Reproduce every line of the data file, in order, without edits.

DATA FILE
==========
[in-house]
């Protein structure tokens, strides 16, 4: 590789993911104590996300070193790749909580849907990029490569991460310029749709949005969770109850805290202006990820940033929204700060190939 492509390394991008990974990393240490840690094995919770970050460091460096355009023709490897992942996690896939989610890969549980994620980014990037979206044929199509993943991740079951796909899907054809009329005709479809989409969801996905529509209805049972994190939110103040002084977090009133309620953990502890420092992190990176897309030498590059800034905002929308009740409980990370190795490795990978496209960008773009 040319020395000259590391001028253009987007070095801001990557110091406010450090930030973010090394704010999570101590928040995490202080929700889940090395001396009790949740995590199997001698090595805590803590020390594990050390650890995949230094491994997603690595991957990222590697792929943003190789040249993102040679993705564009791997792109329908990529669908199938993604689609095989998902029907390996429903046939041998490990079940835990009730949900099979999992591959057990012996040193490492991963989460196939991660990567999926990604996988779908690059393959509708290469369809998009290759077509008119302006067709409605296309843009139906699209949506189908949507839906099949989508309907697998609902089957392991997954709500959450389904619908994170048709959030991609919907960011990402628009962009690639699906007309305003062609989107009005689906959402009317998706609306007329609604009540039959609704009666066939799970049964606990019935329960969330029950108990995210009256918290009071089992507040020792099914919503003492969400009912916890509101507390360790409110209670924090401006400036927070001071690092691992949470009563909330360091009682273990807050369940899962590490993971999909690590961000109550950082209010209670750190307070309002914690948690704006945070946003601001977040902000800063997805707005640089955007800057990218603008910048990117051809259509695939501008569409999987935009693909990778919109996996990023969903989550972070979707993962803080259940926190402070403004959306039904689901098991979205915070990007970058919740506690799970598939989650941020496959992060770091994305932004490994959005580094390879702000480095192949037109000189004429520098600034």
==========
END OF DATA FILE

[in-house]
């Protein structure tokens, strides 16, 4: 590789993911104590996300070193790749909580849907990029490569991460310029749709949005969770109850805290202006990820940033929204700060190939 492509390394991008990974990393240490840690094995919770970050460091460096355009023709490897992942996690896939989610890969549980994620980014990037979206044929199509993943991740079951796909899907054809009329005709479809989409969801996905529509209805049972994190939110103040002084977090009133309620953990502890420092992190990176897309030498590059800034905002929308009740409980990370190795490795990978496209960008773009 040319020395000259590391001028253009987007070095801001990557110091406010450090930030973010090394704010999570101590928040995490202080929700889940090395001396009790949740995590199997001698090595805590803590020390594990050390650890995949230094491994997603690595991957990222590697792929943003190789040249993102040679993705564009791997792109329908990529669908199938993604689609095989998902029907390996429903046939041998490990079940835990009730949900099979999992591959057990012996040193490492991963989460196939991660990567999926990604996988779908690059393959509708290469369809998009290759077509008119302006067709409605296309843009139906699209949506189908949507839906099949989508309907697998609902089957392991997954709500959450389904619908994170048709959030991609919907960011990402628009962009690639699906007309305003062609989107009005689906959402009317998706609306007329609604009540039959609704009666066939799970049964606990019935329960969330029950108990995210009256918290009071089992507040020792099914919503003492969400009912916890509101507390360790409110209670924090401006400036927070001071690092691992949470009563909330360091009682273990807050369940899962590490993971999909690590961000109550950082209010209670750190307070309002914690948690704006945070946003601001977040902000800063997805707005640089955007800057990218603008910048990117051809259509695939501008569409999987935009693909990778919109996996990023969903989550972070979707993962803080259940926190402070403004959306039904689901098991979205915070990007970058919740506690799970598939989650941020496959992060770091994305932004490994959005580094390879702000480095192949037109000189004429520098600034």